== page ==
Lost A Sale, But Initial Phone Consultations — A Big Part Of Brilliant Customer Service
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The Modern Acupuncturist
You studied ancient Chinese medicine, but I'll bet you don't practice it! Contrary to popular belief, our medicine has evolved A LOT over the years. Let's take a brief walk through history and discover the differences between ancient and modern acupuncturists.
First Do No Harm?
There's no questioning the frightening nature of breast cancer, which strikes one in eight women in the U.S. – eclipsed only by skin cancer in terms of prevalence.
Our Biggest Challenges to Compete in Wellness Care
In the first article in this four-article series [May 1 DC], I made the case that chiropractors should either embrace offering lifestyle wellness in their practices or face the possibility of losing their place in the wellness care marketplace.
Giving Vets the Care They Deserve
The Department of Veterans Affairs (VA) administers the largest integrated health care system in the United States.
The Nectar of Plants: Essential Oils and Chinese Medicine
Essential oils are a very hot topic these days, especially with the likes of the Ebola virus and the resurgence of measles lurking in our awareness, but when I first became interested in Chinese medicine, essential oils weren't on the radar screen for acupuncturists.
TMF 2015 Scholarships
The Trudy McAlister Foundation (TMF), a nonprofit organization established to support students who are on track to make contributions either to clinical practice and/or to the understanding of the role of Traditional Oriental Medicine, has announced the 2015 scholarship recipients.
We Get Letters & Email
A House Divided? (May 1 issue) provoked significant response from readers. Here are several of the surprisingly similar comments we received.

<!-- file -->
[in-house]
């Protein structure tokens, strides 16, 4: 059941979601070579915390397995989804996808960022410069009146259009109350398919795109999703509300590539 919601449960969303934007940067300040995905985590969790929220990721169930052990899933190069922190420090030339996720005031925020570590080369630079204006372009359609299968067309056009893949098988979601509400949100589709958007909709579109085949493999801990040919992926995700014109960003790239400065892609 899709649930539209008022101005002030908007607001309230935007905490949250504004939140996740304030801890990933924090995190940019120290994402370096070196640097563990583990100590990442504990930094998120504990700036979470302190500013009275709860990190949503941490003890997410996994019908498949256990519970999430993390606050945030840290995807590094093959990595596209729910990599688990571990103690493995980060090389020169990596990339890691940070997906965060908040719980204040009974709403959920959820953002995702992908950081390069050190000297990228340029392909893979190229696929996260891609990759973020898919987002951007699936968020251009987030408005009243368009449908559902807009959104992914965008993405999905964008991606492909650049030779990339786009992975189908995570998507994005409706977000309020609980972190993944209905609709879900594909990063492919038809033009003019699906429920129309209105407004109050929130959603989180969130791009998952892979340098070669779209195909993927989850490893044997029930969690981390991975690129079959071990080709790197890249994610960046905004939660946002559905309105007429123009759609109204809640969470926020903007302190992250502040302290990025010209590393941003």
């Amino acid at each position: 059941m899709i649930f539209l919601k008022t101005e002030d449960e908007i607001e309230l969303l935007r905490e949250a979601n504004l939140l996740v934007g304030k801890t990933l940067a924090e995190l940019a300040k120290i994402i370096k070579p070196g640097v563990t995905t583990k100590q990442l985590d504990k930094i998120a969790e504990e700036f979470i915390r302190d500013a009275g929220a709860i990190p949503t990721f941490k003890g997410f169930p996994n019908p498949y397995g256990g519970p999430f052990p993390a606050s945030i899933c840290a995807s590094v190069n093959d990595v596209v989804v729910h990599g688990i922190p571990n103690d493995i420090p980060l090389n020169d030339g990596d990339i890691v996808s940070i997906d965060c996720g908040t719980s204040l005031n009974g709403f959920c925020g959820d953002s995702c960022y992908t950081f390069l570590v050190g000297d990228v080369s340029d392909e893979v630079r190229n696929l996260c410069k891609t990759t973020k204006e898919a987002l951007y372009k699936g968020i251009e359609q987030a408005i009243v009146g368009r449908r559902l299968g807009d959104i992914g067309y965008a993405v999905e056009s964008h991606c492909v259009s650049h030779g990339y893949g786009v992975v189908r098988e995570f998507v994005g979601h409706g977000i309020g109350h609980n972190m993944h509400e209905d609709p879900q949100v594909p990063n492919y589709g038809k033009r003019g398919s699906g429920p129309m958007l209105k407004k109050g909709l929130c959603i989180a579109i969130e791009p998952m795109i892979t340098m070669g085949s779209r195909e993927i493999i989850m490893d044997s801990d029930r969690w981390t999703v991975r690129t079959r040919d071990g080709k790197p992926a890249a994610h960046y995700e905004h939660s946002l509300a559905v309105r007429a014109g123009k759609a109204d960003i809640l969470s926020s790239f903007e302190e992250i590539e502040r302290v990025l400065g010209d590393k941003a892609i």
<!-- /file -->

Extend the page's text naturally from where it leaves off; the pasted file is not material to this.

A Poor Choice for Pain Relief
Acetaminophen is the most popular pain reliever in the U.S., accounting for an estimated 27 billion annual doses as of 2009. With 100,000-plus hospital visits a year by users, it's also the most likely to be taken inappropriately.
Reducing the Autogenic Inhibition Reflex: Making Weak Muscles Strong
The autogenic inhibition (AI) reflex is a sudden relaxation of a muscle in response to excess tension.
Professional Credentialing and Board Certification: An Ethical Faux Pas
Because of the Affordable Care Act, health care systems are coordinating care through accountable care organizations (ACOs) in order to reduce the cost of care and improve quality of care.
Use Technology to Gain New Patients and Improve Efficiency
From the smartphone in your pocket to your microwave oven, advancements in technology have made almost every aspect of our lives easier.
The Year to Make Things Happen
It is hard to believe that the Year of the Ram – 2015 is half over. Time seems to be moving especially fast. This is the year for things to happen for the acupuncture profession.
Leg-Length Inequality and Pelvic Fixation: A New Approach to the Negative Derifield (Part 2)
As we noted in our previous article, with a positive Derifield (+D), the doctor observes the reactive (shorter) leg in the prone position that becomes longer or "crosses over" in the flexed position.
Breath: The Movement of Oxygen and Energy
I remember with surprising clarity the first time a patient started crying during an acupuncture treatment I was giving. This is now quite a long time ago, back in 1999, when I was a student.